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Amen, sister

Pastor brings fresh perspective, humor to Brooksby congregation

Created date

November 22nd, 2011

Reverend Emily Chandler was semi-retired when she learned that her friend Reverend Ann Abernethy, the Protestant pastor at Brooksby in Peabody, Mass., would be retiring. Chandler had preached the Erickson Living community s Sunday service a few times over the previous three years and had grown to know and appreciate the congregation s spirit and energy. It hit me like a thunderbolt: I thought maybe I ought to go for that, Chandler remembers. She sent a letter of interest, and from there, she says, It sort of took off like a meteor.

Body, mind, and soul

Rich Byrne, Brooksby s pastoral ministries manager, recalls the scene in the community s chapel at the beginning of Abernethy s last service. Protestant Council Chairperson Betty Johnson, who lives at the community, announced Chandler s appointment as Abernethy s replacement. Once Betty spoke Emily s name, the congregation broke into loud, spontaneous applause, Byrne says. Reverend Chandler brings with her a rich history in theology and nursing. I started with bodies, I went to minds, and I ended up with souls, she explains. Chandler holds a doctorate in theology and personality, a master of divinity degree, and a master s in psychiatric nursing. Between teaching most recently at Massachusetts General Hospital s Institute of Health Professions and offering clinical and spiritual guidance, she muses, I often felt that I was nursing the church and ministering in the hospital. Chandler s doctoral research focused on the benefits of prayer to the faith and well-being of older adults. She emphasizes the importance of sensory spirituality as people age and their senses fade. Spirituality has a characteristic that s more interior than exterior, she says, adding that spirituality can be achieved through religion as well as through art, music, and nature. Brooksby s Protestant community is 150 members strong and includes a dedicated choir of people living in the community. The Sunday morning Protestant service is just one of a number of spiritual opportunities at Brooksby, which also hosts established Catholic and Jewish communities. There s a potential for intimacy that is really extraordinary, Chandler says of her role at Brooksby, where she has the chance to meet people where they live and worship. In addition to preaching on Sundays, Chandler conducts home and hospital visits and regular counseling to those living at Brooksby.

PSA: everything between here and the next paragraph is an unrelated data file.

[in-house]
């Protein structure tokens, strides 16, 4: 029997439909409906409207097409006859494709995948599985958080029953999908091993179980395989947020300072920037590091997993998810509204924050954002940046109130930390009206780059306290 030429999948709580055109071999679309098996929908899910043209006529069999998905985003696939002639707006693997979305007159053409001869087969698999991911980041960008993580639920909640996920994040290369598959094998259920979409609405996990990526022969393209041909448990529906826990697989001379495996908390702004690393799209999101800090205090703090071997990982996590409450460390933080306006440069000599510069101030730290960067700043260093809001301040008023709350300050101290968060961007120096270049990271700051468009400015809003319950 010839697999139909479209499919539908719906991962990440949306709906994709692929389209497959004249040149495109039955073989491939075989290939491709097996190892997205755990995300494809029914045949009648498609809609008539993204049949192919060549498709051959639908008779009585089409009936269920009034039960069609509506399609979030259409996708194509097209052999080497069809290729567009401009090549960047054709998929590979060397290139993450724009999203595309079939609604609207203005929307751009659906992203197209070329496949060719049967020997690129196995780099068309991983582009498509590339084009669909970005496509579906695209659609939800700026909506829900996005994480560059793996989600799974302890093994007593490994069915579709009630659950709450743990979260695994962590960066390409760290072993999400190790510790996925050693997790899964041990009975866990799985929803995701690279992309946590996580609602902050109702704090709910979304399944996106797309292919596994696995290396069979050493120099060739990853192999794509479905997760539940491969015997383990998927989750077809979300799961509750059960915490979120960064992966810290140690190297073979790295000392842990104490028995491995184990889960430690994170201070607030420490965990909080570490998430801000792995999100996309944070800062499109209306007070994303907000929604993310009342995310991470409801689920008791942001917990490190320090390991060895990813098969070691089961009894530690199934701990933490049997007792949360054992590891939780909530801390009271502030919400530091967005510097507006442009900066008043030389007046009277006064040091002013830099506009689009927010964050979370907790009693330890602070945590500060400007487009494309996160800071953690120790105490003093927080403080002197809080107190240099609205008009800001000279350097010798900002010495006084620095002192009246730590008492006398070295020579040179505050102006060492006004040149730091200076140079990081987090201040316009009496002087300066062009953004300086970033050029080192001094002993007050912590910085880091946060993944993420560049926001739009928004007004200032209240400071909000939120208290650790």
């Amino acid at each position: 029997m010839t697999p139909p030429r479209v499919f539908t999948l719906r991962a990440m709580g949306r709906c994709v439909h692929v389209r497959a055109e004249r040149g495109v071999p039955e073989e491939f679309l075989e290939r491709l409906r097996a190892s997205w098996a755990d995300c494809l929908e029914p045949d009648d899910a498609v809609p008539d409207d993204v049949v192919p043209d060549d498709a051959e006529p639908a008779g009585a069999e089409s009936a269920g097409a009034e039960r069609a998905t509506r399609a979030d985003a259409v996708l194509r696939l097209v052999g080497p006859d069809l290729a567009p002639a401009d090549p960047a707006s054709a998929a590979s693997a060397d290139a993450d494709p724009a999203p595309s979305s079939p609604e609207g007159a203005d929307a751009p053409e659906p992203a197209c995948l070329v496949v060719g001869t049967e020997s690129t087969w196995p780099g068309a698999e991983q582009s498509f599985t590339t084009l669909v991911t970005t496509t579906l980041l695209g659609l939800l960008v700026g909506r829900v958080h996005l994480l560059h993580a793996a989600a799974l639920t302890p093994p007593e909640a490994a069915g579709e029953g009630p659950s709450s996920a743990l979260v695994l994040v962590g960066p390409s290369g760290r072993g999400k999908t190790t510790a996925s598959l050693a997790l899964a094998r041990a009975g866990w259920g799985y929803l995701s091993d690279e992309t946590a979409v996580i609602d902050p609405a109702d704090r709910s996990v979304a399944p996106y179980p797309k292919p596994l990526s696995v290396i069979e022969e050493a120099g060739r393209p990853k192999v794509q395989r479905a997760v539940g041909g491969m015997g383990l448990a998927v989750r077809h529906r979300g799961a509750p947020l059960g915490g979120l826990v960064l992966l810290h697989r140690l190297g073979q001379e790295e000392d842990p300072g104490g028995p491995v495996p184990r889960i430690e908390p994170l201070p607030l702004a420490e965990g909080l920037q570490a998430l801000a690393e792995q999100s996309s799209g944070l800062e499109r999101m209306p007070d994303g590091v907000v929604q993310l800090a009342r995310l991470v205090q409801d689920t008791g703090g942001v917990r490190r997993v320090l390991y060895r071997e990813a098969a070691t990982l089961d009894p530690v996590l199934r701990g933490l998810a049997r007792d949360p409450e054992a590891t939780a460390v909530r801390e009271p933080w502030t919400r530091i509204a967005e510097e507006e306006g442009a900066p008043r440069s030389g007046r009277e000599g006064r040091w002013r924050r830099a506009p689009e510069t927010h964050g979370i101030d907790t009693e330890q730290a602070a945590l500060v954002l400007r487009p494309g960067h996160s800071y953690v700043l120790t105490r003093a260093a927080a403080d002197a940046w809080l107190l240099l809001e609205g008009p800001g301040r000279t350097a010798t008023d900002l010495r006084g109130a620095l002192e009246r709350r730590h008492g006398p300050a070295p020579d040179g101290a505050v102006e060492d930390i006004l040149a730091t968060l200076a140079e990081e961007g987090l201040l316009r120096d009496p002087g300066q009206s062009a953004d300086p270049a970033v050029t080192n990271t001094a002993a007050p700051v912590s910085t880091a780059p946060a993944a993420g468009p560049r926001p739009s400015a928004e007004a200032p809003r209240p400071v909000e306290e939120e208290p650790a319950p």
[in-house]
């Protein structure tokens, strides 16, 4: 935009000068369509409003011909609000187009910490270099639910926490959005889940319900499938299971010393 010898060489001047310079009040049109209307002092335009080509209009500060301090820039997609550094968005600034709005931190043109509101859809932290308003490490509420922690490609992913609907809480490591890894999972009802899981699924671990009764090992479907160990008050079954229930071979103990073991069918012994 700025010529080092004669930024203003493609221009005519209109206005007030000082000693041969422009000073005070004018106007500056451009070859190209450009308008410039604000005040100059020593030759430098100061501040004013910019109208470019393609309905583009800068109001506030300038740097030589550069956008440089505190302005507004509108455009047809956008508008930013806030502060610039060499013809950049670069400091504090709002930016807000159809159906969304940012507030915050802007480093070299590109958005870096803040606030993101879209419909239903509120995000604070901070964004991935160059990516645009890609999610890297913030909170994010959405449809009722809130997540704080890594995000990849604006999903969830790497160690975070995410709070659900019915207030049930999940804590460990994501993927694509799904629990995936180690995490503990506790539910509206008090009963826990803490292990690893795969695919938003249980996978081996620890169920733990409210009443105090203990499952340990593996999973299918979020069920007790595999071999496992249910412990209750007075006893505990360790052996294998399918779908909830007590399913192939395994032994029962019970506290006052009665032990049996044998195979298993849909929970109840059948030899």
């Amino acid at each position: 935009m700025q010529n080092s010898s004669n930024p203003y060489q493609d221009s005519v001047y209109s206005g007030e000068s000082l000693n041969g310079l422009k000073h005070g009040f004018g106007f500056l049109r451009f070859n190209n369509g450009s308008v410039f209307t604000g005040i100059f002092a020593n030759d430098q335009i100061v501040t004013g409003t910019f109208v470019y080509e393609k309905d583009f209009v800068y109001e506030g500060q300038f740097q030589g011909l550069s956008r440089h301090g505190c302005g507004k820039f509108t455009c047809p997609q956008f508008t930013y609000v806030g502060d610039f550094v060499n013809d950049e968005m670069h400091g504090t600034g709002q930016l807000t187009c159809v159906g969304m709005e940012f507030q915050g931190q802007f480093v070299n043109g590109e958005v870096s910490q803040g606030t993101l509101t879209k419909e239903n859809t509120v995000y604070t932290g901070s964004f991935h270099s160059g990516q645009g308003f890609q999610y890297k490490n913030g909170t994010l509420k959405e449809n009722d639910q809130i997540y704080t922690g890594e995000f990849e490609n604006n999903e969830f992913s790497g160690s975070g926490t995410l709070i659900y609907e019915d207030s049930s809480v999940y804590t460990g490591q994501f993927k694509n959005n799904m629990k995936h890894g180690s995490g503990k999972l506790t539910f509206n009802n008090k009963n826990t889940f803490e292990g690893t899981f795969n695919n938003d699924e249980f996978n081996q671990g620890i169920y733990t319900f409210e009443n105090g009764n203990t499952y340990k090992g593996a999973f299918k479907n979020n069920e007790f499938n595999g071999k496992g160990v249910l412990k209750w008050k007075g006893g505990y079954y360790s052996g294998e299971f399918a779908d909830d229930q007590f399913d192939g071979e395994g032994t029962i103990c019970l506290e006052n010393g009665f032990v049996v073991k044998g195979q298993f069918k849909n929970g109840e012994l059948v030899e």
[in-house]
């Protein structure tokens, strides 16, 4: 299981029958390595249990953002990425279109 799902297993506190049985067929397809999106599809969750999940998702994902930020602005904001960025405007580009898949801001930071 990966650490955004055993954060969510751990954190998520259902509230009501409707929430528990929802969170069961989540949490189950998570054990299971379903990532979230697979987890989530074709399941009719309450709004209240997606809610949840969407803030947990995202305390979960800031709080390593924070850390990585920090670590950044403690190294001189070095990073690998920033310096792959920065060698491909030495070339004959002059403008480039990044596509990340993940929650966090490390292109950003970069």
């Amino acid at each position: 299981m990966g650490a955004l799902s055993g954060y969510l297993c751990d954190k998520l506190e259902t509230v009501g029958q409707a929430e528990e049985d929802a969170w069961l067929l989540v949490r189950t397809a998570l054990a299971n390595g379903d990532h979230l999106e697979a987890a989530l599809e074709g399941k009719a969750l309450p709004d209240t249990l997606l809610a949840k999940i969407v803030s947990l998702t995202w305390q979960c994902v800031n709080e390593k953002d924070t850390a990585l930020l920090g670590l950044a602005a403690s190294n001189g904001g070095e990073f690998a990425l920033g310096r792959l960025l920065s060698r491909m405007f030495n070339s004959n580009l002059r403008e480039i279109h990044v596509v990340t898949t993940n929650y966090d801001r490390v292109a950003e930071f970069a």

Committed communicator

In one of her first services since beginning her new role at Brooksby, Chandler speaks with her signature energy, confidence, and humor so appreciated by her congregants. In my house there were more than ten commandments; there was an epilogue, Chandler says, receiving hearty laughter from listeners. But in a more serious tone, she highlights that while promises are difficult to keep, the Bible only lists eight thou shall not statements, leaving a world of opportunity for what can be done. I can be extremely serious, and I am profoundly committed to what I believe and what I do, but I think people need lightness. They need to be lifted up, Chandler explains after the service. There s no question she s going to fit like a glove, says Helen Millican, who lives at Brooksby and volunteers in the chapel. You d never know that she wasn t here all along. During services, Chandler makes an effort to connect with congregants sitting in the chapel as well as those watching on their home televisions. Chandler also stresses the importance of communication beyond traditional means. She embraces social media channels like Twitter and co-led a recent Brooksby workshop on using the iPad, Apple s tablet computer. This month Chandler will partake in the special services of Advent and Christmas. I love the idea that in the deep of winter we share all this candlelight and warmth and imagery, she says, adding that this year is unique because Christmas falls on a Sunday. True to her style, Chandler remains optimistic about her new role and the congregation, saying, I want to get to know them, I want to be present with them, and I want people to be happy with their Protestant congregation.

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